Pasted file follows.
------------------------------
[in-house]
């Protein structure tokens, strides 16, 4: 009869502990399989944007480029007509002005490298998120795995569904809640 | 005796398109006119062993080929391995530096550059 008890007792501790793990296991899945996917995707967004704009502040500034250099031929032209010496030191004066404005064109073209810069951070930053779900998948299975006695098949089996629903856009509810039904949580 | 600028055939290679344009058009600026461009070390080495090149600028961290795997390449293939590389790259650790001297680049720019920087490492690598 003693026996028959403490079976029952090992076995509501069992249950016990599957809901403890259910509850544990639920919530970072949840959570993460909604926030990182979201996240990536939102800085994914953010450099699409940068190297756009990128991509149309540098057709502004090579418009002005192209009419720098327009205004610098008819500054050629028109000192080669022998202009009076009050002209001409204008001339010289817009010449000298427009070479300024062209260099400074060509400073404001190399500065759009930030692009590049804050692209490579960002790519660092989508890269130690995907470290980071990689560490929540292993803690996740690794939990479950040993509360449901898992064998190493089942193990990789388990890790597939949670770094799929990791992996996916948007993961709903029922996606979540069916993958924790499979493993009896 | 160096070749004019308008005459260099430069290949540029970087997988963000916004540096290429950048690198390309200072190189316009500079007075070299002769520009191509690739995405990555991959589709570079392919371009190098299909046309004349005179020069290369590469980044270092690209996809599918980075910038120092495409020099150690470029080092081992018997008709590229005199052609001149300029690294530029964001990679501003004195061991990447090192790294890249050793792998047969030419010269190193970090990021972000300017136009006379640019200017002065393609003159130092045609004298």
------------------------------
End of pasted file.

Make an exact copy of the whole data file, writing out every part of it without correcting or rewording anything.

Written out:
[in-house]
């Protein structure tokens, strides 16, 4: 009869502990399989944007480029007509002005490298998120795995569904809640 | 005796398109006119062993080929391995530096550059 008890007792501790793990296991899945996917995707967004704009502040500034250099031929032209010496030191004066404005064109073209810069951070930053779900998948299975006695098949089996629903856009509810039904949580 | 600028055939290679344009058009600026461009070390080495090149600028961290795997390449293939590389790259650790001297680049720019920087490492690598 003693026996028959403490079976029952090992076995509501069992249950016990599957809901403890259910509850544990639920919530970072949840959570993460909604926030990182979201996240990536939102800085994914953010450099699409940068190297756009990128991509149309540098057709502004090579418009002005192209009419720098327009205004610098008819500054050629028109000192080669022998202009009076009050002209001409204008001339010289817009010449000298427009070479300024062209260099400074060509400073404001190399500065759009930030692009590049804050692209490579960002790519660092989508890269130690995907470290980071990689560490929540292993803690996740690794939990479950040993509360449901898992064998190493089942193990990789388990890790597939949670770094799929990791992996996916948007993961709903029922996606979540069916993958924790499979493993009896 | 160096070749004019308008005459260099430069290949540029970087997988963000916004540096290429950048690198390309200072190189316009500079007075070299002769520009191509690739995405990555991959589709570079392919371009190098299909046309004349005179020069290369590469980044270092690209996809599918980075910038120092495409020099150690470029080092081992018997008709590229005199052609001149300029690294530029964001990679501003004195061991990447090192790294890249050793792998047969030419010269190193970090990021972000300017136009006379640019200017002065393609003159130092045609004298």